All this impacts the end user of the product and it impacts the business too. Why do you think customer retention has become such a big thing nowadays?
Because this lack of control and involvement of so many middlemen in the chain impacts customers’ brand perception, even though it only made the product and had no say in all the other areas (payment, purchase experience, marketing, etc.).
A direct-to-consumer brand would have control over all this and whether they succeed or fail, they would only have themselves to blame.
How could you, as a brand, form such a relationship if someone outside your organization is taking care of this communication?
It’s simple, you can NOT.
That’s why owning this part of your value chain can make all the difference. Being the “narrator” of all the messaging going out towards the public, you can control this relationship-building process.
This way you can start building trust and convert more customers. Now, that does not mean you will start converting every single one (nobody has managed to do this so far!), but with the ones that did not convert, you have already started this process, so make sure you nurture them right and you’ll build a community around your store.
Data is changing the way businesses operate, there are no more “hunches” and “gut feelings”, we are all moving towards the data-driven approach. Data is at its best in the digital business environment, which is why Ecommerce direct-to-consumer brands have tremendous opportunities when it comes to data.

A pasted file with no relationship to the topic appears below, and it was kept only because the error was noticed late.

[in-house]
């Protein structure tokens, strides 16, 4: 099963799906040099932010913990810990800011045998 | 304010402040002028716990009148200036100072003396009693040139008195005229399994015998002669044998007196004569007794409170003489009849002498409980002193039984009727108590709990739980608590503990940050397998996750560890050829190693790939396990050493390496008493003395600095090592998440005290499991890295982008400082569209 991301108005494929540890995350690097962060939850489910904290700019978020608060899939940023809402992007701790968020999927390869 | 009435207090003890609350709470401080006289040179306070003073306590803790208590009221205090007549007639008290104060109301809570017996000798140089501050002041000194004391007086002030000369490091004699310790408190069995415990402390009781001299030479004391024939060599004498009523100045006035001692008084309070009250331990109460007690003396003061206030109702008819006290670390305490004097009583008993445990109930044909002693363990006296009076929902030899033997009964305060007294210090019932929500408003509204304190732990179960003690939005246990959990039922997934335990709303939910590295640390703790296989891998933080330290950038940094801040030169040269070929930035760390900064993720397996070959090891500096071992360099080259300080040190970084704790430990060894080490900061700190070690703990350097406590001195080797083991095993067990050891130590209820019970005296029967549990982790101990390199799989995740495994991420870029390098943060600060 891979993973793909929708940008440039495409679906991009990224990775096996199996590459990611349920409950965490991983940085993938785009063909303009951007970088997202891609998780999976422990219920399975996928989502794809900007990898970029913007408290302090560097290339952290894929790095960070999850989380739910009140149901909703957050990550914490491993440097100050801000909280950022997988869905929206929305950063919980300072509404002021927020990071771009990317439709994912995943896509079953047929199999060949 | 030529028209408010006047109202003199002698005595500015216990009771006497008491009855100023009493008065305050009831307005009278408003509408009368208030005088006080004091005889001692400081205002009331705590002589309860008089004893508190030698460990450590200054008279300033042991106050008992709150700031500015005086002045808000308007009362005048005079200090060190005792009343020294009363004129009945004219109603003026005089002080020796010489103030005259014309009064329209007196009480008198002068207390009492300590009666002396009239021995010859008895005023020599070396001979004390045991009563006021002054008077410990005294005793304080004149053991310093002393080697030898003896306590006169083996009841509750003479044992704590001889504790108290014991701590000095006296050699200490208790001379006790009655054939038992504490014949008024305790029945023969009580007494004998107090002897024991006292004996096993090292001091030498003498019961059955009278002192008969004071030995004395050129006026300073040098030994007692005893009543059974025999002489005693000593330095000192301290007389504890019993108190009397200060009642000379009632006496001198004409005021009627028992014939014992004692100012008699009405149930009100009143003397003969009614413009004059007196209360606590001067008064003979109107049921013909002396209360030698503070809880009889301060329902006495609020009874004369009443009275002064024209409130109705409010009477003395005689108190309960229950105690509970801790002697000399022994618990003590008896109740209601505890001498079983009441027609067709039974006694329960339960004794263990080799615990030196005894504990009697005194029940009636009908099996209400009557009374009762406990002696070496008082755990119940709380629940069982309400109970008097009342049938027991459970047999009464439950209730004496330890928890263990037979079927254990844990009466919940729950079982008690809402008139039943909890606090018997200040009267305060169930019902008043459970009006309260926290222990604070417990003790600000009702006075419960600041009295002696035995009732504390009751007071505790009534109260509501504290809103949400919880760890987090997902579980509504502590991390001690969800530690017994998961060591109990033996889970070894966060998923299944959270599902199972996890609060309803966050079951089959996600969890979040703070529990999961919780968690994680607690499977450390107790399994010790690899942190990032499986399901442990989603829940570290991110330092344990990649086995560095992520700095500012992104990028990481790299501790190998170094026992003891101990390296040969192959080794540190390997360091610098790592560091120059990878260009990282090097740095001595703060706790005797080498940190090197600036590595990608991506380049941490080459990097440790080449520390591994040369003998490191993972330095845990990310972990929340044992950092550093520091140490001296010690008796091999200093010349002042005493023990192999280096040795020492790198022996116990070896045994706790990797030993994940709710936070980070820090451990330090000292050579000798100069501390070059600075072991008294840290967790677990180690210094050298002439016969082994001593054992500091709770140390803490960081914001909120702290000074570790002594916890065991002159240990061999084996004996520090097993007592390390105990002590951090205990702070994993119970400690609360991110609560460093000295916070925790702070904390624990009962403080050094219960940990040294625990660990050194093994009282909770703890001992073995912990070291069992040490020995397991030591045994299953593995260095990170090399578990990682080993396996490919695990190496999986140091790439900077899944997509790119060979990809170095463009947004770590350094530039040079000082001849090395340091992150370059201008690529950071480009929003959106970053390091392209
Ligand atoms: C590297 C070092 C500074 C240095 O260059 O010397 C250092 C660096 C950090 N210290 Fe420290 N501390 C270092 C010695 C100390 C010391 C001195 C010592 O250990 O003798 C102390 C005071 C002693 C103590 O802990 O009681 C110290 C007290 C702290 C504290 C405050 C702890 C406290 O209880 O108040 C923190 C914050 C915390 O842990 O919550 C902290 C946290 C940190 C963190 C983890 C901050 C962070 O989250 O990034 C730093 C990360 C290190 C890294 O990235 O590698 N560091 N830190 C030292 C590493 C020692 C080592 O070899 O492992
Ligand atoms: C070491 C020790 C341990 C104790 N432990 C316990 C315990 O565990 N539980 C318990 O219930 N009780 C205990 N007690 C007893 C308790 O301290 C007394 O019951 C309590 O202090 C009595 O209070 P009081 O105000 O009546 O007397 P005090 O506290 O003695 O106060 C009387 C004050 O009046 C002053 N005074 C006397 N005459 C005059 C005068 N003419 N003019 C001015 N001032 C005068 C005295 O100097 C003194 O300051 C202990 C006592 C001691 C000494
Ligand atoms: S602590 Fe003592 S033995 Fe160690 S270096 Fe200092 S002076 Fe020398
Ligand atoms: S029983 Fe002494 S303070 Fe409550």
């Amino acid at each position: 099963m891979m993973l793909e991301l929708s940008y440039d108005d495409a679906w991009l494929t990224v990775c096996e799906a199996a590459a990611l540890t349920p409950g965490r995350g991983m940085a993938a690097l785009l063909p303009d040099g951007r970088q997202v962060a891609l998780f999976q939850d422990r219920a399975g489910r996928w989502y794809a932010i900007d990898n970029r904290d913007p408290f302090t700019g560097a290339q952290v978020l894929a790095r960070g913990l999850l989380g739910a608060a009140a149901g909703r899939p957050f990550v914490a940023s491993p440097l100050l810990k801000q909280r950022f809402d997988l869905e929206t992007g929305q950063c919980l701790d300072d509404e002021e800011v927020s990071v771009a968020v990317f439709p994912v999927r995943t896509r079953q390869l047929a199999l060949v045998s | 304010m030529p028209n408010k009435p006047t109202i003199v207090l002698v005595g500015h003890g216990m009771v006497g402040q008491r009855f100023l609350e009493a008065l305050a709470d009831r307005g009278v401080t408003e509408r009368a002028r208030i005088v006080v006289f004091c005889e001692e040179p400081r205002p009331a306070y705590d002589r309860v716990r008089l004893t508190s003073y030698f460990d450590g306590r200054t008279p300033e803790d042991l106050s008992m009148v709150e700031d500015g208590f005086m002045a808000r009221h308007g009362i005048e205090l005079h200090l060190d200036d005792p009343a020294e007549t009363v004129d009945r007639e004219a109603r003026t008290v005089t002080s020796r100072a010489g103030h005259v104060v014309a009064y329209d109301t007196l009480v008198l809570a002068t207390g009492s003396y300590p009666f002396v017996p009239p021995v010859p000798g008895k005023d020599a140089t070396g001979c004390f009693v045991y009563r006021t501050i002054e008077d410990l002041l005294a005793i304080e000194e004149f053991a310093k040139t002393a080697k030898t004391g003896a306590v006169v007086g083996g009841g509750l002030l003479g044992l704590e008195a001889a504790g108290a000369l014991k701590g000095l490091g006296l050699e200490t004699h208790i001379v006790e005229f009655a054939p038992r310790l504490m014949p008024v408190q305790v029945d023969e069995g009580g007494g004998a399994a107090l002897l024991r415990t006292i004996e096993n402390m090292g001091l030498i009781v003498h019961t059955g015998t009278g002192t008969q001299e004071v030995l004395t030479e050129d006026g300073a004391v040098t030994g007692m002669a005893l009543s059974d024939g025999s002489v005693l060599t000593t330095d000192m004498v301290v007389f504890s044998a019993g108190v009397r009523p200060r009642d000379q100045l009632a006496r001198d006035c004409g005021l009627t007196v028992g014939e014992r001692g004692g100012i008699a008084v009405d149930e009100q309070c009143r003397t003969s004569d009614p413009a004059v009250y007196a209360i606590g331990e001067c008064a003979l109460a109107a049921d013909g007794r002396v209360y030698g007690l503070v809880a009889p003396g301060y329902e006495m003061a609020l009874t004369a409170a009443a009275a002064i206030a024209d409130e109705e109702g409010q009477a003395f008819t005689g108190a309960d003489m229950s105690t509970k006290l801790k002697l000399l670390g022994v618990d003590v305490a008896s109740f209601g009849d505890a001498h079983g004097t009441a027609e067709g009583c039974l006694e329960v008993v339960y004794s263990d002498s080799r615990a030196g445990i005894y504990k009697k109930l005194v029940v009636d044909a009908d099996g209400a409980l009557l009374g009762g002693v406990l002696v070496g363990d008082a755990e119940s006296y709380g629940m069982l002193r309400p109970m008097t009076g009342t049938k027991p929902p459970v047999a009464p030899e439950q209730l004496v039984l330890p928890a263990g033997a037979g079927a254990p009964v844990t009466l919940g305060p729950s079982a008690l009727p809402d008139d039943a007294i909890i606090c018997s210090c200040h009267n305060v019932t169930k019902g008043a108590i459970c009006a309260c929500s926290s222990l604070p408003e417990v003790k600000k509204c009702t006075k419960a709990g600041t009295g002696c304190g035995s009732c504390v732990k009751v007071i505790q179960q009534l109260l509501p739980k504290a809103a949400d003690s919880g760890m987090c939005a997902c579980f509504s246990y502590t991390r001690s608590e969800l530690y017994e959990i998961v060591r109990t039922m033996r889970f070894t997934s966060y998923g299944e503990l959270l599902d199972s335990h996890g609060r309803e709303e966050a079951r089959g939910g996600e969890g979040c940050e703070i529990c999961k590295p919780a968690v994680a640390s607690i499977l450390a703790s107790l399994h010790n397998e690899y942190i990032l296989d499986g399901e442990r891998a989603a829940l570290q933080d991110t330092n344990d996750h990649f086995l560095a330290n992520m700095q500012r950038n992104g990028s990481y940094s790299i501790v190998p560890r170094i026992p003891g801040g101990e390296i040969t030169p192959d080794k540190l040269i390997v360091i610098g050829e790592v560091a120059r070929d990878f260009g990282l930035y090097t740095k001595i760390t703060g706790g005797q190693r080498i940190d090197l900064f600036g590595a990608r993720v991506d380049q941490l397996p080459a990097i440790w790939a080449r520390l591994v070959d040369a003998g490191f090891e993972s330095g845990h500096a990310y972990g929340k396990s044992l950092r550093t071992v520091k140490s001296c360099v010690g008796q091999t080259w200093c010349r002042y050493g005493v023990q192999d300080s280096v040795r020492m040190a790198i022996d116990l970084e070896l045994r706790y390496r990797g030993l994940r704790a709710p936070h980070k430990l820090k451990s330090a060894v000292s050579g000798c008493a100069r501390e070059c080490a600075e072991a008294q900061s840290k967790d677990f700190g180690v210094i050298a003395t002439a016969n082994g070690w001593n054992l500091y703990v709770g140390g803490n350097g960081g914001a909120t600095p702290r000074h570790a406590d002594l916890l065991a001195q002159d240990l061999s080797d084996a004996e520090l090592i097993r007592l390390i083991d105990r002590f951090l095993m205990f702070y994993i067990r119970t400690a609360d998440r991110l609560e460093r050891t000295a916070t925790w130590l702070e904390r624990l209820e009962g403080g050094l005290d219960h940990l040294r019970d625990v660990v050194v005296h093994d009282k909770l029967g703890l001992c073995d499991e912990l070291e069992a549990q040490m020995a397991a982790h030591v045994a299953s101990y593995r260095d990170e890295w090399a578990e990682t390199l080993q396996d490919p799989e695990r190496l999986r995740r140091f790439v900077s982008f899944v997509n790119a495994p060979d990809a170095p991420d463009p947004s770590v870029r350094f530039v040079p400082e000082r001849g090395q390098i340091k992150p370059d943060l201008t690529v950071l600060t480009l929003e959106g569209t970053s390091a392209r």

They can measure anything across the whole customer journey and form a sales funnel based on all that information.
Nowadays, all the best businesses around are “data-driven”. This means they rely on facts, backed by numbers when making decisions. So next time you run a marketing campaign and are out of ideas, just do something that already has data backing it up.
With all the digital tools available nowadays, you don’t need to pay an agency to do all the work for you. They’ll use the same tools and data anyway, so you can go ahead and own your data.
By the way, we can help with this.
Traditionally, brands (eCommerce ones and not only) would work with other companies that are already well-established in their area, whether that’d be distribution, shipping, payments, promotion or whatever else.
The moment a brand launches and goes to these companies to negotiate terms, they already find themselves in a worse bargaining position than the contractor.
As we’ve mentioned earlier, brands take a hit everywhere in the value chain. “Owning” your customers and focusing on online activities and channels that bring in revenue, the numbers start making sense for eCommerce DTC brands. Full control over everything, plus bigger margins, ain’t that why you’re in business after all?
Yes, there’s a catch.
But did you really expect it all to be that nice & easy?
Starting a direct-to-consumer brand will most likely require a hefty investment. In order to sell something, you’ll need to produce it and store it somewhere.
Storing high-quality items in large volumes is both hard and expensive, especially when you don’t have early orders coming in helping you cover those expenses.
Let’s say you’ve figured out the whole financing thing. You’ll need to get an understanding of how to effectively market the products you make.
Well, to be honest, you’ll have to also learn a whole lot more things, which can differ depending on whether you are a startup or an established business that wants to switch to a DTC model.
We will be exploring the direct-to-consumer movement in detail and will give you more cool stuff like: